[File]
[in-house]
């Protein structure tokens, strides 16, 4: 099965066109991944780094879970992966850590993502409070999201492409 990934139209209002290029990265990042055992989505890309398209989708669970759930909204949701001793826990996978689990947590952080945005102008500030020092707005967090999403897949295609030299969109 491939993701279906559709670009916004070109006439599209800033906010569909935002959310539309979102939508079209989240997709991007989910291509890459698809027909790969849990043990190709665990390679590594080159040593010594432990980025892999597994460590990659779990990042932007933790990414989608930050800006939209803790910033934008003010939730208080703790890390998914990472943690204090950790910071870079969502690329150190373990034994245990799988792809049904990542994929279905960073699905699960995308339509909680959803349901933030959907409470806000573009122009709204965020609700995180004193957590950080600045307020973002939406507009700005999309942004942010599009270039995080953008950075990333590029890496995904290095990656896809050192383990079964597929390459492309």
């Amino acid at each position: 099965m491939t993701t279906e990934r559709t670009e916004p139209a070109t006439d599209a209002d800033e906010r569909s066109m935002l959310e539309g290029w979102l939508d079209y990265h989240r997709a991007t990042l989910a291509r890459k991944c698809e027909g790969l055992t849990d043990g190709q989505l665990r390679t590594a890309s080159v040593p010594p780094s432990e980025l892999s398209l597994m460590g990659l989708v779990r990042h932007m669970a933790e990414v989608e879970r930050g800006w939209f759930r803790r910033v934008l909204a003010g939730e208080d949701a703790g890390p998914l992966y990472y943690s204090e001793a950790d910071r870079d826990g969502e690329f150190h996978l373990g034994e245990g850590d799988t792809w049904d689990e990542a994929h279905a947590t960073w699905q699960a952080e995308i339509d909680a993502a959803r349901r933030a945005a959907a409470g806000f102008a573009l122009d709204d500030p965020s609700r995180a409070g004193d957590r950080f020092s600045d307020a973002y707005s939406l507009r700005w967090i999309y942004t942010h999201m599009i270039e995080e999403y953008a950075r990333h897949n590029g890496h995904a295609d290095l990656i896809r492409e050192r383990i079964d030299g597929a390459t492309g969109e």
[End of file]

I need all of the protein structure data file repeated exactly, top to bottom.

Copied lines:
[in-house]
């Protein structure tokens, strides 16, 4: 099965066109991944780094879970992966850590993502409070999201492409 990934139209209002290029990265990042055992989505890309398209989708669970759930909204949701001793826990996978689990947590952080945005102008500030020092707005967090999403897949295609030299969109 491939993701279906559709670009916004070109006439599209800033906010569909935002959310539309979102939508079209989240997709991007989910291509890459698809027909790969849990043990190709665990390679590594080159040593010594432990980025892999597994460590990659779990990042932007933790990414989608930050800006939209803790910033934008003010939730208080703790890390998914990472943690204090950790910071870079969502690329150190373990034994245990799988792809049904990542994929279905960073699905699960995308339509909680959803349901933030959907409470806000573009122009709204965020609700995180004193957590950080600045307020973002939406507009700005999309942004942010599009270039995080953008950075990333590029890496995904290095990656896809050192383990079964597929390459492309």
């Amino acid at each position: 099965m491939t993701t279906e990934r559709t670009e916004p139209a070109t006439d599209a209002d800033e906010r569909s066109m935002l959310e539309g290029w979102l939508d079209y990265h989240r997709a991007t990042l989910a291509r890459k991944c698809e027909g790969l055992t849990d043990g190709q989505l665990r390679t590594a890309s080159v040593p010594p780094s432990e980025l892999s398209l597994m460590g990659l989708v779990r990042h932007m669970a933790e990414v989608e879970r930050g800006w939209f759930r803790r910033v934008l909204a003010g939730e208080d949701a703790g890390p998914l992966y990472y943690s204090e001793a950790d910071r870079d826990g969502e690329f150190h996978l373990g034994e245990g850590d799988t792809w049904d689990e990542a994929h279905a947590t960073w699905q699960a952080e995308i339509d909680a993502a959803r349901r933030a945005a959907a409470g806000f102008a573009l122009d709204d500030p965020s609700r995180a409070g004193d957590r950080f020092s600045d307020a973002y707005s939406l507009r700005w967090i999309y942004t942010h999201m599009i270039e995080e999403y953008a950075r990333h897949n590029g890496h995904a295609d290095l990656i896809r492409e050192r383990i079964d030299g597929a390459t492309g969109e």